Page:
Power ButtonIt's been a busy time for pinball fans with real world events and new digital releases coming furiously like an assortment of metal balls all flipping around an area at once in some kind of multiple arrangement.  As we like to do from time to time here on Power Button, this week is another of our in a series of episodes focusing on pinball experiences.  First I talk about the fun of going to the Free Play Florida arcade and pinball event where I was able to play new tables like Ghostbusters and classics like Terminator 3: Rise of the Machines and 24, then Blake Grundman takes us on a journey into the new Stern Pinball Arcade Collection for modern game consoles and we wrap things up with a look at the new Zen Studios release of Bethesda-based pinball tables based on Skyrim, DOOM, and Fallout.  Bump out for an hour and join us.   Download this week's episode directly from PTB, listen with the player below, find us on Stitcher, subscribe via iTunes and Google Play, toss this RSS feed into your podcast aggregation software of choice, and be sure to catch up on past episodes if you're joining us late. Remember that you can reach us via , you can leave a message on the Power Button hotline by calling (720) 722-2781, and you can even follow us on Twitter at @PressTheButtons and @GrundyTheMan, or for just podcast updates, @ThePowerButton. We also have a tip jar if you'd like to kick a dollar or two of support our way.


Power Button - Episode 224: Hilarity Ensues

Power ButtonVideo games are often held up for their action sequences, set pieces, and visuals, but how often do you hear someone remark about hilarious writing?  On this week's episode of Power Button, Blake Grundman and I spend an hour and a half discussing our favorite funny games.  From Portal 2 to Saints Row IV to Maniac Mansion and beyond, we have some hilarious moments to share.  Before that happens, however, Blake takes us on a sidequest with Pokémon.   Download this week's episode directly from PTB, listen with the player below, find us on Stitcher, subscribe via iTunes and Google Play, toss this RSS feed into your podcast aggregation software of choice, and be sure to catch up on past episodes if you're joining us late. Remember that you can reach us via , you can leave a message on the Power Button hotline by calling (720) 722-2781, and you can even follow us on Twitter at @PressTheButtons and @GrundyTheMan, or for just podcast updates, @ThePowerButton. We also have a tip jar if you'd like to kick a dollar or two of support our way.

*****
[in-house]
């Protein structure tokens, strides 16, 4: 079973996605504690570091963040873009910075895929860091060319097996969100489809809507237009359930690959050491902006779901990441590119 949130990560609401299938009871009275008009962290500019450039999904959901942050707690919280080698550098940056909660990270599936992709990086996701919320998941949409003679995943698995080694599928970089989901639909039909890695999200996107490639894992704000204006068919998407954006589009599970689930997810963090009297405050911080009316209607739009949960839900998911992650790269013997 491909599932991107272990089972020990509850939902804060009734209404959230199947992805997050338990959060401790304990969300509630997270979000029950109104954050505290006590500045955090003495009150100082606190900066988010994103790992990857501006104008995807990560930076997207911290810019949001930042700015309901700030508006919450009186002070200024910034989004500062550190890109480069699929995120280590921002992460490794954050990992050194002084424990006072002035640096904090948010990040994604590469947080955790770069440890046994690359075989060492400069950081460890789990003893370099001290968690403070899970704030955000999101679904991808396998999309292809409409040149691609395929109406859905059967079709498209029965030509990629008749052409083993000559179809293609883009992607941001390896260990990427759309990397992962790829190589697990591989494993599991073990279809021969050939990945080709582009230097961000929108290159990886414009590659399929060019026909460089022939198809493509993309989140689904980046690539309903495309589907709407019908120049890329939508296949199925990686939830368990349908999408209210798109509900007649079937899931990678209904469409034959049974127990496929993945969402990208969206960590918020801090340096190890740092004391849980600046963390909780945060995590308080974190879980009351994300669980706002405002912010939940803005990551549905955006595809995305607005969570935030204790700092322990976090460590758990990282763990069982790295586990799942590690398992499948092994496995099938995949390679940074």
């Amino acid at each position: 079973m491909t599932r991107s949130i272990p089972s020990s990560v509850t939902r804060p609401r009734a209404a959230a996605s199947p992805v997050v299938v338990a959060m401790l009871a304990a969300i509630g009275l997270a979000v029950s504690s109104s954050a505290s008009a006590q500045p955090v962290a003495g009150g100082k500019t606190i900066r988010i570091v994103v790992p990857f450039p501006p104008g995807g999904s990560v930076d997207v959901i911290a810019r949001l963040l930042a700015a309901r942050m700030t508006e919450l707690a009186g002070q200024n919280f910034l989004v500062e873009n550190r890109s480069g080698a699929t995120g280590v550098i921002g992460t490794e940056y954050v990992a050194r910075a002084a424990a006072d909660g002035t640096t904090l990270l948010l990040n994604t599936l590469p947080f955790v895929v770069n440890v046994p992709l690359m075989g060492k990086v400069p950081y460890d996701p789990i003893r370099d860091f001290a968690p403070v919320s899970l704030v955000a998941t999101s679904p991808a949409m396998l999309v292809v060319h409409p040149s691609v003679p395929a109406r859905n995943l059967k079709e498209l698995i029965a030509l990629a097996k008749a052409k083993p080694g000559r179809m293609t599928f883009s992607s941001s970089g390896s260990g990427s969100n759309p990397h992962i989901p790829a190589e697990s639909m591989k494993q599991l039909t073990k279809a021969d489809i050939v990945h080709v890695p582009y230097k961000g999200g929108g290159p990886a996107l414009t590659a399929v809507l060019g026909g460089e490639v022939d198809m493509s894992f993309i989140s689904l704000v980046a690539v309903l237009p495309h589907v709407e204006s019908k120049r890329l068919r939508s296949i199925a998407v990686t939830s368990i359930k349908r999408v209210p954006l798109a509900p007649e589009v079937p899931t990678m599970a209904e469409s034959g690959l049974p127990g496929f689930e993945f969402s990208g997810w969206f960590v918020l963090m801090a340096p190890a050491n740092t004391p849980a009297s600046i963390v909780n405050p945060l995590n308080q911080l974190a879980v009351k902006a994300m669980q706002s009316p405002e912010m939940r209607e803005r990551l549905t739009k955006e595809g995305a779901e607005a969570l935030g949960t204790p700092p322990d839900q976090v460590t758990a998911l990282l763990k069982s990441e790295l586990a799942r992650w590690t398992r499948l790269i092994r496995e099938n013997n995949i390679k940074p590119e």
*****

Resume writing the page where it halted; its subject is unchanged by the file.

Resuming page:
Dr. Wily: Portrait Of A Madman

Dr. WilyI know that hindsight is 20/20 and all, but when I see the gradual mental decline of Mega Man villain Dr. Albert Wily laid out in image after image, I think we should all have realized early on that the erratic scientist was not to be trusted and was very likely become a larger threat to us all.  Just because a man can create Robot Masters does not mean that he's well-balanced.  Take a look at this series of official Capcom character artwork that spans the classic Mega Man series from Mega Man (1987) through Mega Man 8 (1996) and you'll see his physical behavior and manner of dress start to show signs of the troubled soul within.  We really should have found help for him sooner beyond sending Mega Man in to clean up the mess again and again.

Continue reading "Dr. Wily: Portrait Of A Madman" »


The Fall And Rise Of Sonic The Hedgehog

Sonic the HedgehogSega's Sonic the Hedgehog has suffered through some rough times for most of his existence.  While enjoying success on the Sega Genesis and Game Gear, the franchise began a downward slide during the Dreamcast era after rushing to meet deadlines and staff attrition caught up with the company behind it.  Game Informer's Brian Shea chronicles all the ways that Sonic went wrong from the canceled Saturn-exclusive Sonic X-Treme to Sonic Adventure 2 being developed by a staff of just eleven people to unrelenting holiday shopping dates to get 2006's disappointing Sonic the Hedgehog for the Sony PlayStation 3 and Microsoft Xbox 360 out the door on time.

Despite this fragmentation and turnover, Iizuka asserts that the real problem with Sonic 2006 was the deadlines. "We missed out on that really important time to polish and tune and manipulate the map and make sure that the world really felt good and the gameplay felt good," he says. "Because it didn't have that, it didn't turn out as good as the development team wanted."

The lack of polish is evident. Sonic 2006 is full of visual and audio glitches, environmental clipping, and imprecise gameplay. The title has become synonymous with the struggles the Sonic the Hedgehog franchise had faced in recent years. Sonic 2006 was meant to be a return to the series' roots, but it ended up damning the franchise in the eyes of many. The series had taken obvious turns away from what made it great in the first place.

It sounds like Sega may have finally learned a lesson after years of middling sequels.  The company delayed its latest Sonic Boom title for a year to allow the developers time to turn it into a polished product, and the upcoming Sonic Mania finally reaches back to the Genesis-era design that made the franchise popular in the first place.  Instead of hearing "oh, we'll fix it next time" from a Sonic Team spokesperson and then nothing happens to follow up on that halfhearted enthusiasm, we're actually seeing some behavioral changes behind the scenes with the delays and design decisions and even choice of staffing.  Let's hope that Sega finally has this whole Sonic the Hedgehog thing figured out.